6 Hunter’s Moon Retreat, a mystical and magical looking luxury escape in Glastonbury, Somerset. This unique secluded property is set within an acre of woodland, sleeps 8-10 and has been designed in keeping with its unique location near Glastonbury. It’s set on a powerful ley line, in a place called Pennard Hill thought to be where King Arthur’s army kept its horses for their natural protection, as it was surrounded by water when the Isle of Avalon was truly an island. The stream below the property is still known locally as Witches Dip, from the days of sorcery and witchcraft. Book your stay or take a virtual 3D tour here.
7 This collection of unusual geological landforms! I must be the last person to discover the Instagram account Geomorphological Landscapes which has over half a million followers. It features some of the more beautiful and unusual natural and geological features on planet Earth, including inselbergs, caves, murmurations, ice balls, clouds, and river meanders. The account doesn’t stick to strictly natural wonders, but whatever they post is usually worth a look.
8 Meet the girl who builds unique AirBnBs on a budget. I first learned about Kristie Wolfe when I read about the giant potato-shaped tiny home AirBnB she’d built in US potato-farming country, Idaho, also her hometown. In fact, she has a plethora in her portfolio, ranging from a jungle treehouse in Hawaii, a real-life hobbit hole in Washington, and a converted fire lookout in the middle of a forest. She has the kind of style that inspires me! Unique, unusual, imperfect yet beautiful. Her story is interesting too. Before building Airbnbs, she was unloading sacks of dirt-laden potatoes for $13/hour. She cites her mother as her inspiration for creating beautiful spaces that are marked by practicality, using reclaimed materials and doing the rest herself.
The first tiny house Kirsten built was her own, from scratch, on a small piece of land in Idaho she snapped up for US$5000. Inspired, she decided to build another unique tiny home, this time to rent out, which she did in Hawaii on another dirt-cheap (no pun, intended) of land.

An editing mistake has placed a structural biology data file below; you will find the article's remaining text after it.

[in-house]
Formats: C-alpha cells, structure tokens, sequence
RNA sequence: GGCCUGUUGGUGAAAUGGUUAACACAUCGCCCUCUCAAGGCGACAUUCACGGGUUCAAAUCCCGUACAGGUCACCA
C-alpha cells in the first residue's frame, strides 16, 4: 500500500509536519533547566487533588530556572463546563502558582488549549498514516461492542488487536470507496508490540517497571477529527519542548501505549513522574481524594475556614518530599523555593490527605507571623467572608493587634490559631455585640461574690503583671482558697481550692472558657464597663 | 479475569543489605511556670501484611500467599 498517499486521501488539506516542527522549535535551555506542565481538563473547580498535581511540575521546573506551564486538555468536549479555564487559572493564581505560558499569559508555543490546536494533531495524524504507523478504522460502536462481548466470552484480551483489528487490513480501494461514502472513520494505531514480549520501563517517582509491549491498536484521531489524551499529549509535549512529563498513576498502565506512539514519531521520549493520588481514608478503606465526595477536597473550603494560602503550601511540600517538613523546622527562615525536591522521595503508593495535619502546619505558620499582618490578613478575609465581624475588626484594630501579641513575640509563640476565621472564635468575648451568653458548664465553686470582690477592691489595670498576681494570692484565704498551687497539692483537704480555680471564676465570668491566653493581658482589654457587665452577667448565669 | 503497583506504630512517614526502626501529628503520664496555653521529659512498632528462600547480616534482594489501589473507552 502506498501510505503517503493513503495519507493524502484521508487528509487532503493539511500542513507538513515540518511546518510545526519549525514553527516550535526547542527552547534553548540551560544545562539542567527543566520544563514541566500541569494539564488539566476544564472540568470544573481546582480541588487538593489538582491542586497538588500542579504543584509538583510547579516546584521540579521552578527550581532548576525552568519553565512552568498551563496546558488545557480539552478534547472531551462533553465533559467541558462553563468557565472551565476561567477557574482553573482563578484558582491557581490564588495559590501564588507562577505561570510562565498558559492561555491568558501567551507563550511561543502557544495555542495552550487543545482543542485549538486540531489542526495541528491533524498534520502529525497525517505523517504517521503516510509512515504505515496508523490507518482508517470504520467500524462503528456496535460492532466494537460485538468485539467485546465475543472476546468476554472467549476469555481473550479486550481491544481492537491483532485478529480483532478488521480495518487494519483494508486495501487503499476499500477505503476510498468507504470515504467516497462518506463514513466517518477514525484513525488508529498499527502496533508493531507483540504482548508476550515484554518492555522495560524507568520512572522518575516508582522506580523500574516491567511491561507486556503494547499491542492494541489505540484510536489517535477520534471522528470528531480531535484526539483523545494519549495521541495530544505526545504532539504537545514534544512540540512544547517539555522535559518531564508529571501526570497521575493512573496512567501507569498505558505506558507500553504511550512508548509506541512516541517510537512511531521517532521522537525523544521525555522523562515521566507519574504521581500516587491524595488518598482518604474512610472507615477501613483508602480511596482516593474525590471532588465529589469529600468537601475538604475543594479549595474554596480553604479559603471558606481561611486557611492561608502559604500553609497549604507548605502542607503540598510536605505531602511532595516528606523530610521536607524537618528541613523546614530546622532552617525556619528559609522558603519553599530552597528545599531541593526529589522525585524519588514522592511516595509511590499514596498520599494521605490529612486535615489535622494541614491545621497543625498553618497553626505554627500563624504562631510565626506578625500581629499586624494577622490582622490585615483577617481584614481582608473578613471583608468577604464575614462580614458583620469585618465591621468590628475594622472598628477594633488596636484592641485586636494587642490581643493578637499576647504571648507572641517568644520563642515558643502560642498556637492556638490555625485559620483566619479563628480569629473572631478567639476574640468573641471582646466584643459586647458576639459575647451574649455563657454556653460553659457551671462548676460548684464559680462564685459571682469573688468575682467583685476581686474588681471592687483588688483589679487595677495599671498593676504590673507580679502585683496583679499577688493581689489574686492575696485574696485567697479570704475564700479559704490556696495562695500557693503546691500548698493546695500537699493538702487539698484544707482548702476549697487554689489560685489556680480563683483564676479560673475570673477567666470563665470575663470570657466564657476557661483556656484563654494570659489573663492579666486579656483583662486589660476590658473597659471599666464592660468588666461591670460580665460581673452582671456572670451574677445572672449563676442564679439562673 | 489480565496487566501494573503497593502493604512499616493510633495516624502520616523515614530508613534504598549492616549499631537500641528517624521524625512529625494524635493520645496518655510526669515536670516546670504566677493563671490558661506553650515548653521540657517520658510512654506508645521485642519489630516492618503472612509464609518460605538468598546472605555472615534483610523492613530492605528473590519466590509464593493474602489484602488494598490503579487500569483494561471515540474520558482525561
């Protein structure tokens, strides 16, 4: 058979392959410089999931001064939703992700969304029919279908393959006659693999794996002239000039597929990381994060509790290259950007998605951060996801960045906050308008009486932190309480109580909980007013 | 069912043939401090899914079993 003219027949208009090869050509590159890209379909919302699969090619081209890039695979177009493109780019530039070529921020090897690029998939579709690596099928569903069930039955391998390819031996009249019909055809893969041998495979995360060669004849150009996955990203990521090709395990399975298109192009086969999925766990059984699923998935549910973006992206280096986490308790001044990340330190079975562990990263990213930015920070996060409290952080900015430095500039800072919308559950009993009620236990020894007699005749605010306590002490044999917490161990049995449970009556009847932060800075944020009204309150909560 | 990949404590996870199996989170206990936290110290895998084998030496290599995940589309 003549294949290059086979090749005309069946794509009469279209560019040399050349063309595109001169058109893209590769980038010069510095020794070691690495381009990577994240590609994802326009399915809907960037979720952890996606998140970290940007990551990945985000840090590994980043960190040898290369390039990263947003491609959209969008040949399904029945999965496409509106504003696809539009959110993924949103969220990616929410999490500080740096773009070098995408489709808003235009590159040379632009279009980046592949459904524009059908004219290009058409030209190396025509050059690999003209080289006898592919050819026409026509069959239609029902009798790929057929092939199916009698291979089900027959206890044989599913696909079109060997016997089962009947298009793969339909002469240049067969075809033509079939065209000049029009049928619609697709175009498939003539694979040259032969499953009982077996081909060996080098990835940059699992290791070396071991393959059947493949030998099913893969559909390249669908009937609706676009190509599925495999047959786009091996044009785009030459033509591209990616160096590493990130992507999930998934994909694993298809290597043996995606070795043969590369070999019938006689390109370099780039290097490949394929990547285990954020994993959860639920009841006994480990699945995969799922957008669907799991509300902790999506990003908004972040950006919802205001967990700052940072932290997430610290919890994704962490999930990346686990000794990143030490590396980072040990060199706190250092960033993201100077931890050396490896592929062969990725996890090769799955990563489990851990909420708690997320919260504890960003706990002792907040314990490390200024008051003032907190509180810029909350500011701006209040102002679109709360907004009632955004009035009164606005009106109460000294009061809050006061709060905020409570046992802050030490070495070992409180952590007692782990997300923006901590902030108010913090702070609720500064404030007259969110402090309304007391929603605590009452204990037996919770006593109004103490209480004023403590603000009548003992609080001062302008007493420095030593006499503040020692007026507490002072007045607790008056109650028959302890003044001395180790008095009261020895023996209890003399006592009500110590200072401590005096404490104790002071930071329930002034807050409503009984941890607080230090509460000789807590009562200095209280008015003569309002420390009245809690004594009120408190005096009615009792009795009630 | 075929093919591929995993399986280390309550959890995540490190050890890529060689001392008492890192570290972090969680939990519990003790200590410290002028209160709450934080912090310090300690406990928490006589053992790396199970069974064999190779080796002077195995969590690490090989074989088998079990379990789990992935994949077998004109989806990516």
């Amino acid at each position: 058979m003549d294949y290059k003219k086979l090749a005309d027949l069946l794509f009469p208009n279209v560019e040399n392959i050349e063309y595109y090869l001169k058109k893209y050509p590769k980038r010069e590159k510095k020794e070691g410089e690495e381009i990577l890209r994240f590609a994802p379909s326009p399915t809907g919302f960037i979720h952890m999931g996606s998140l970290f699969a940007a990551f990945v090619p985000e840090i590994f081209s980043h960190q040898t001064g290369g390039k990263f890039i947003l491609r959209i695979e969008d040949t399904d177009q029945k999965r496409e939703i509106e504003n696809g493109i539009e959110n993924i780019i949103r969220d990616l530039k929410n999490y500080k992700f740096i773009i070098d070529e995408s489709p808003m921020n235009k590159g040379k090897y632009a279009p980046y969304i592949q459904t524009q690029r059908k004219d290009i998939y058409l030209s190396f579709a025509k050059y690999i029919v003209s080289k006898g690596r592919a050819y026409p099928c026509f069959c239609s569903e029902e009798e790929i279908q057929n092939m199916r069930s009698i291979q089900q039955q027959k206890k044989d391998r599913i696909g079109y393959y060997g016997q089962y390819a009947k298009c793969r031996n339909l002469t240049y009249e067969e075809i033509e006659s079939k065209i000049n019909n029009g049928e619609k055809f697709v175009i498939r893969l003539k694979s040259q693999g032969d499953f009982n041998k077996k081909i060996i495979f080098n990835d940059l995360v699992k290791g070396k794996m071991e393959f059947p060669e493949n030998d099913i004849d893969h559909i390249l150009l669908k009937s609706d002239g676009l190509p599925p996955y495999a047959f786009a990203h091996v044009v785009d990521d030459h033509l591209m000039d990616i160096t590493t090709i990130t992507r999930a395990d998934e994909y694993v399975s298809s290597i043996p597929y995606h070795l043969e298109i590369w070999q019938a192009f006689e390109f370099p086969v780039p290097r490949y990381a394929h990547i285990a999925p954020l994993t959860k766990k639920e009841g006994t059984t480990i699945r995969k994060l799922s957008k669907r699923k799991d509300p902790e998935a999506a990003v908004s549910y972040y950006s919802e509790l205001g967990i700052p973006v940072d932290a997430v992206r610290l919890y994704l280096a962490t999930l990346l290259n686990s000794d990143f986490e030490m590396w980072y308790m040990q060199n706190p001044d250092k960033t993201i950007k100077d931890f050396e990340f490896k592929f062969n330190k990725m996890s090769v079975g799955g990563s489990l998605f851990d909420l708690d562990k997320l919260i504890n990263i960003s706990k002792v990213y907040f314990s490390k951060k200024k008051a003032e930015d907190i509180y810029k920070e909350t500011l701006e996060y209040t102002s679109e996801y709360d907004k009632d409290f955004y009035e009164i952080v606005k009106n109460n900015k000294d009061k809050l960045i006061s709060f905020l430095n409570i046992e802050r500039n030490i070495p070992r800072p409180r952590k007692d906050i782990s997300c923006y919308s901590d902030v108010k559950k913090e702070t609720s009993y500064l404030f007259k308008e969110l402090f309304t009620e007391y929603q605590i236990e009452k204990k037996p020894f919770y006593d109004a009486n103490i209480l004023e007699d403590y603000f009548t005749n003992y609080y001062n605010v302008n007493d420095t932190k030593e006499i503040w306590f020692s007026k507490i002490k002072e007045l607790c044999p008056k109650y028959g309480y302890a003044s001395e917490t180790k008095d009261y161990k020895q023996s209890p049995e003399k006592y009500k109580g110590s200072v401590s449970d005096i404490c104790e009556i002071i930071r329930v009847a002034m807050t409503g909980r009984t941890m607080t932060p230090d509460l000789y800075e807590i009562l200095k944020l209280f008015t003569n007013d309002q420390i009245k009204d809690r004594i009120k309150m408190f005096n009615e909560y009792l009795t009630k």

She realized that chasing hot tourist destinations wasn’t a good strategy. Land in those places was far pricier, and competition was more intense; instead, she decided to focus on rural, traditionally undesirable sites. ‘I decided to build properties so cool that people would come to me,’ she says. ‘The house itself — not the location — would be the destination.’
Read the full article on The Hustle.
9 Water jugs being stacked in Qena, Egypt. Found here
10. He wanders England capturing the strangeness of scarecrows. “It is not unusual for passers-by to attack a scarecrow – stabbings and mutilations being the most common. Dead bodies have been hidden inside scarecrows, and stolen loot stashed in the pockets of their greatcoats.” Found on the Guardian.
11 The Grand Tour. Fans of the golden age of travel will swoon over this lust-worthy coffee table read from Taschen that captures the spirit of adventure of such classic trips as the Orient Express, the Grand Tour, and the Trans-Siberian Railway. In fact, it just made it to the top of my Christmas list. It tells the story of a bygone golden age of discovery and romance through vintage travel ephemera from 1869 to 1939, such as posters, tickets, menus, and quotes from literary travellers like Jules Verne or F Scott Fitzgerald. Published by Taschen, £60. Buy from here or here.
12 A reminder of why we need to love amazing trees. Follow a group of skiers, snowboarders, scientists and healers to the birch forests of Japan, the red cedars of British Columbia and the bristlecones of Nevada, as they explore an ancient story written in rings.